Are you going to say this to your daughter? And that you should not say it to me, I'm not I'm not just sitting here taking it and from that time forward I get there was a real recognition of oh okay, then you know we've got it, we must stop doing that.

>>That's a good point and they probably looked at that situation differently, everything and that helped them not only in that position with you but in other instances too you probably set the bar high for them to do that.

What about barriers have you, anything along the way as you climb to success I mean you've been with the foundation for over 30 years and we'll talk about what you did prior to that in a second, but what are some of the things that perhaps presented themselves as a potential barrier as you were coming along and moving on this upward track?

>>You know my experiences are as a white female, so it is my experiences -are the experiences of   discrimination or attitude based upon my gender.

I have not had to deal with the color of my skin or anything like that so and I don't want this to be misinterpreted as gee I know the plight of both black and brown people because I don't experience it. I would say is in those early years, it was the attitude and kind of scoffing at well what do you know.

So I really you know, I read books I watched  a number of films and videos and I was raised during the time of in my college years of feminism and so leaning on the authors back then and their strength and you know that you had that as much as many of those women were reviled I found strength in what they were doing because they were doing it with humanity and compassion and so that I would say it was the barrier of attitude and finally I I would say that over the years to the point where now when I'm sitting in a committee or community event or whatever and I’ll say now, you know, I'm not shy and you hear snickers throughout the day because they know, I'm not shy.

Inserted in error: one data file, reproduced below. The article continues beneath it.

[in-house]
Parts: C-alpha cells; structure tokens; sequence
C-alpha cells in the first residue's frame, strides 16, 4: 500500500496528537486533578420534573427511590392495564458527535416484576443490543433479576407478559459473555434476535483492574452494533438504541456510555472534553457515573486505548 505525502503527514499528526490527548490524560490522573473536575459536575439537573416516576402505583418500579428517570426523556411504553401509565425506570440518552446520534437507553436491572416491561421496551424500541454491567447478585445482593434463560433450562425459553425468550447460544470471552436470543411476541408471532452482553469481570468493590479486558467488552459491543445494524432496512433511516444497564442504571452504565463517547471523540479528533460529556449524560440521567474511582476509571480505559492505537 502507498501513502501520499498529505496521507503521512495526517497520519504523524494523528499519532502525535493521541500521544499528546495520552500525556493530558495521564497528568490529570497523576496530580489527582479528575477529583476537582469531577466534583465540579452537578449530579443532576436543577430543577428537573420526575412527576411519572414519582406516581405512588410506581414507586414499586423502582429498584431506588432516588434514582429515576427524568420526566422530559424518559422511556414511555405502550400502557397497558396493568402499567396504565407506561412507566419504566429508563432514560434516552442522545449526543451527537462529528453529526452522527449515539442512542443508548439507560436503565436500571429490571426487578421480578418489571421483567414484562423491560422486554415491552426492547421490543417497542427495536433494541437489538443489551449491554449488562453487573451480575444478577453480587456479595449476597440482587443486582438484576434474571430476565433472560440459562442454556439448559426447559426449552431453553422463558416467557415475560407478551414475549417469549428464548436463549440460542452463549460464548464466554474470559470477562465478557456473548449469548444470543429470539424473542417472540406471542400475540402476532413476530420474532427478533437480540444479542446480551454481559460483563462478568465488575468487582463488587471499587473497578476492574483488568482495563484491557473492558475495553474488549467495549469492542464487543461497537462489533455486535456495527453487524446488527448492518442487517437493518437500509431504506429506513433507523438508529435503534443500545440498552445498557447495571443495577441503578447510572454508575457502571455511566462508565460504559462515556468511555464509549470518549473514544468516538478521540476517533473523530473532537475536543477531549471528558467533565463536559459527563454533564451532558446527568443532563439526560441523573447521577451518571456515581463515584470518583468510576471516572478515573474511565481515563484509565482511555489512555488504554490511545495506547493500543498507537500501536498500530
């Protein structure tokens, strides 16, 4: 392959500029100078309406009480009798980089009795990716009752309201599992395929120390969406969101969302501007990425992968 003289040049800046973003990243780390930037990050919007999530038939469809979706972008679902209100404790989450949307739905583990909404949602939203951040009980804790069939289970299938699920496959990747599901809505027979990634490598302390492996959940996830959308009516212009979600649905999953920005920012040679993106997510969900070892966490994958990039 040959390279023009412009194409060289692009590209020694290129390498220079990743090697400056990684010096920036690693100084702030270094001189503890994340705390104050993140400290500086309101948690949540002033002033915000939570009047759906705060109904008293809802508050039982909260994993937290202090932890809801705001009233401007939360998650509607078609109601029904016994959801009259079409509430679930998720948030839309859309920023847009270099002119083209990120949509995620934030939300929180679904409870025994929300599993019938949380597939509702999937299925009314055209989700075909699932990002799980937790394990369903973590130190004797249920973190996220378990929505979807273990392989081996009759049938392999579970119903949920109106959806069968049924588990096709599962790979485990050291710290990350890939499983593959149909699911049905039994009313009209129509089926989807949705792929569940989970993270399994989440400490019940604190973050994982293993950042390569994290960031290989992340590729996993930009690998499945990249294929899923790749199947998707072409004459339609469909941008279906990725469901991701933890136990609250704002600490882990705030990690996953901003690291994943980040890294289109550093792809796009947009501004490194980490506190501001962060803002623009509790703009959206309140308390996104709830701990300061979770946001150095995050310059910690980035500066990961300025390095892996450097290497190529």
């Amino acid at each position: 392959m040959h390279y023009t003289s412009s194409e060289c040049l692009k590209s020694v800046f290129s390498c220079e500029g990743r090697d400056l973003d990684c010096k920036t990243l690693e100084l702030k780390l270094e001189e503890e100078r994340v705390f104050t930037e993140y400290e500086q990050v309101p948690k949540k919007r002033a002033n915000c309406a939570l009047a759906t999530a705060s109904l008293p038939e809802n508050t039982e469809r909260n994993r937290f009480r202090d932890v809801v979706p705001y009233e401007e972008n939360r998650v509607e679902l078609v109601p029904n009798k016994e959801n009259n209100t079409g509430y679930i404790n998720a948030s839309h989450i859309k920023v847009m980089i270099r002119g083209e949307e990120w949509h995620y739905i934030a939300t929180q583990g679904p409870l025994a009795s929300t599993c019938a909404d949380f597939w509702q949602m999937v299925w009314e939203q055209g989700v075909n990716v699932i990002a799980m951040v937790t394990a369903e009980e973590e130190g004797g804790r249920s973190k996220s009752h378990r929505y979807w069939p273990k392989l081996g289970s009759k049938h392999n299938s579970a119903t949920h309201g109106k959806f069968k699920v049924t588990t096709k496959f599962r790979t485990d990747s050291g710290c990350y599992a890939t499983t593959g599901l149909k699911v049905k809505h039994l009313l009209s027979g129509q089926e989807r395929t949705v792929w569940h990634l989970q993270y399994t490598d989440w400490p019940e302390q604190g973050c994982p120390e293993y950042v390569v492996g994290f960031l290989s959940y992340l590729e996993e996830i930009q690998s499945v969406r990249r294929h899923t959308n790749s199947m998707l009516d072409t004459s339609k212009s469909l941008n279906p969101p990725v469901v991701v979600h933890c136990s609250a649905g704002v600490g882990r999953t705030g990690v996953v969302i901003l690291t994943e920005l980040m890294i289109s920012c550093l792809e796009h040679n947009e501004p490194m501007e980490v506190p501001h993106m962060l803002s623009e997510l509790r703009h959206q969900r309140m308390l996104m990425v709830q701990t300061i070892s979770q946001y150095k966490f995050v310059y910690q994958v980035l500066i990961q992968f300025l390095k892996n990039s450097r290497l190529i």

>>Well and that probably has to do with when you were talking about finding your voice all of that kind of fits together one piece of the puzzle as you grow and learn and you know in early as you're maturing along the way, but then you set the tone.


>>And you don't have to deal with that anymore.

So tell us what did you do prior to being with the foundation?

>>You know, I would tell you that my work with regard to equity really started when I was a teenager. And I grew up in the Detroit area which is code for didn't live in Detroit.

I was grew up in a suburb.

>>The area.